CHICAGO • Meteorologists have blamed a phenomenon called the polar vortex for the bitter cold that has descended on much of the central and eastern United States this week, forcing residents to huddle indoors, closing schools and businesses and cancelling flights.
As ominous as the term "polar vortex" sounds, meteorologists say the phenomenon is not new, nor, despite its sound, does it refer to a cyclone of cold or a freakishly dangerous storm.
"The term 'polar vortex' has become more commonly used in the past couple of years but the phenomenon has been around forever," National Weather Service meteorologist Mark Chenard said.
There is some debate among scientists about whether polar vortexes have become more frequent and, if so, what effect climate change might be having on them.
Mr Chenard said a polar vortex refers to the upper-level jet stream that typically circulates around both the North and South Poles, keeping the coldest air there.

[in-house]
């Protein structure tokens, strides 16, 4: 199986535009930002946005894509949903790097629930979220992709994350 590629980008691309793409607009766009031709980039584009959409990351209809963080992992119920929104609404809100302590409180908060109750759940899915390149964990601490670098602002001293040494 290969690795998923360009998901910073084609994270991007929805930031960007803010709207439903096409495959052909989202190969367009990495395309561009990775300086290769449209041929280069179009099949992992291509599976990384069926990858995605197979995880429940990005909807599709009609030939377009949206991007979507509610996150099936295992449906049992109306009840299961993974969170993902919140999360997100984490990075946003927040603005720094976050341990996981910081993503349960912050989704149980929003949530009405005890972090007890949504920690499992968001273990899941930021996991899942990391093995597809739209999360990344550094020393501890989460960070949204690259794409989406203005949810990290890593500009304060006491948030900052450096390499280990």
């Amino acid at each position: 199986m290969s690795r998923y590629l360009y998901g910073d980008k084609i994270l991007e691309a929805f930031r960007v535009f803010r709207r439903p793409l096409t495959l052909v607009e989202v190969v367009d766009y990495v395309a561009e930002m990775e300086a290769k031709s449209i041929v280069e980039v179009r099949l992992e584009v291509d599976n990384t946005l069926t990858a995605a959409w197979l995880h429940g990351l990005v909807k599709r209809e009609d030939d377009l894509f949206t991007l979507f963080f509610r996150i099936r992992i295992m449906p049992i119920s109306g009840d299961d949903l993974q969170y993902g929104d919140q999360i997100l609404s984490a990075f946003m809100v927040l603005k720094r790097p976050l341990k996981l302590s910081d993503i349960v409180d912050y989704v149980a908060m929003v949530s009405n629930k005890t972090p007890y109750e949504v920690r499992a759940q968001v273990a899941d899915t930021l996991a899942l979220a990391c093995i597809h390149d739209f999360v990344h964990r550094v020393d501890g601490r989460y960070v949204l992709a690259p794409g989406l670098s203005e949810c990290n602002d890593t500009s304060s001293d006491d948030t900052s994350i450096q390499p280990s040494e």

When that jet stream occasionally weakens and buckles, he said, it disrupts weather patterns - bumping warmer air into Alaska and pushing cold winds down into the US Midwest and East Coast. "This (winter) happens to be a pretty extreme example of some of that cold arctic air making it down to us," he said.
Though the potentially record-shattering low temperatures descending on a large swathe of the country may touch off a political debate over global warming, Mr Chenard said, the phenomenon is not related to climate change.
Dr Jennifer Francis, senior scientist and Arctic expert at the Woods Hole Research Centre, said that while the latest move in the polar vortex "may unleash claims that global warming is a hoax", the mass of frigid air over North America is far outweighed by areas elsewhere that are warmer than usual.
She said modelling studies offer evidence that the stratosphere over the Arctic is changing and so disruptions to polar vortexes are increasing. "We are seeing this more often and there are a few studies suggesting that the melting and warming of the Arctic make these disruptions more likely than they used to be,"she said.